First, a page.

Stormzy's stab-proof vest falls victim to the politics of fashion

As fashion brands cash in on the Banksy-designed item, the reasons why the rapper wore it aren’t so black and white

When Stormzy took to Glastonbury’s Pyramid stage last Friday in a stab-proof vest designed by Banksy, it was called the “banner of a divided and frightened nation”.

Lauded for making such a bold and public statement on knife violence and the systems around it, the words “knife crime” appeared lit up behind him during his performance, and there was an excerpt from a speech by David Lammy on the issue. The Labour MP for Tottenham then tweeted about it after the rapper’s set.

✊🏿👊🏿 @stormzy using his headline spot at #glastonburyfestival2019 to speak out about the injustice of young black kids being criminalised in a biased and disproportionate justice system. Humbled and inspired that he sampled my speech. Salute #Merky

— David Lammy (@DavidLammy) June 28, 2019

According to fashion psychologist Shakaila Forbes-Bell, Stormzy’s vest can be seen as a cry to the public that “young black men are literally living in a war zone”. Given the rapper has “positioned himself as a figurehead of the young black community in London, which has been plagued by knife crime”, she says, the garment could “be seen as a visual form of solidarity [with] these victims and families in the same way that the hoodie had been used after the murder of Trayvon Martin in Florida in 2012.”

But this is contested territory. Quite apart from those who use provocative dress as social comment are fashion brands designing stab-proof vests, or garments that mimic them. This month the brand Boramy Viguier released its Atlas Organza Utility Vest, which takes on similar aesthetics. Off-White, the work of “fashion’s hottest designer”, Virgil Abloh, launched a functional vest earlier this year which also appears imitative. Luxury online retailer Farfetch is selling versions by brand Sankuanz. On Etsy there’s a shop making bootleg designer bulletproof vests.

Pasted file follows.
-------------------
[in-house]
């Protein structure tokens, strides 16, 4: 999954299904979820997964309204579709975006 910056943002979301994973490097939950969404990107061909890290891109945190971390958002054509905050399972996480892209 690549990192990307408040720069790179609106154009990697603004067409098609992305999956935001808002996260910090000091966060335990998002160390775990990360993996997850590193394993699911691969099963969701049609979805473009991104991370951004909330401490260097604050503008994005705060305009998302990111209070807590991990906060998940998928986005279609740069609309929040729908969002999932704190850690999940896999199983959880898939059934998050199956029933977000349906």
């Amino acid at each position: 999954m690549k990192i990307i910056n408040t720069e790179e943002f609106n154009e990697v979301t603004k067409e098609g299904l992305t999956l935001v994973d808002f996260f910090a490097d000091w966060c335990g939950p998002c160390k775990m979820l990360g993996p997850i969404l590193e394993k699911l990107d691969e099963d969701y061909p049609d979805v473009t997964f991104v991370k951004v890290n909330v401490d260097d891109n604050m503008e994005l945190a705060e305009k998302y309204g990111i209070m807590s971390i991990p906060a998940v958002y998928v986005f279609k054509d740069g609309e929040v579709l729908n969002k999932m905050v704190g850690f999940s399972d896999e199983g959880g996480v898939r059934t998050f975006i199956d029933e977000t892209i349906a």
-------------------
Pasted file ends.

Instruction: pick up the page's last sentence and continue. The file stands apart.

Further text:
Military-inspired fashion has a long history, with surges seen off the back of popular culture. Parkas peaked during Britpop, and dog tags and combat trousers were popular during the Gulf war. In 2018 the grim trend for “warcore”, a play on the far more sedate “normcore”, raised its head with riot shields and balaclavas.

There have even been times when the bulletproof vest has nearly made it mainstream. The New York Times cited 24’s hero, Jack Bauer, as a style inspiration in 2010, adding that macho fashions with “a little shock or aggression” appeared to be “the inevitable, if unsettling, expression of a defensive mindset intensified of late by concerns about terrorism”.

Fashions sourced from violent phenomena are a knotty issue, particularly amid reports of a surge in sales of real stab vests among young people in London.

The fashion historian Tony Glenville says they raise questions about “how we define inappropriate appropriation”. For him, “stuff that has a real function in a dangerous situation being made to look like part of our everyday wear is wrong.”

It is perhaps inevitable that one person’s political statement becomes another’s trend, however problematic that may be. “Such garments will always trickle down to the masses and become more ‘style’ than ‘statement’,” suggests Forbes-Bell, who suggests that it is related to “the psychological appeal of uniforms”.

Studies have shown, she says, “that the attractiveness and authority associated with uniforms causes the individuals wearing them to induce higher levels of compliance” and is down to the highly politicised times we live in.


Ellie Violet Bramley

The GuardianTramp

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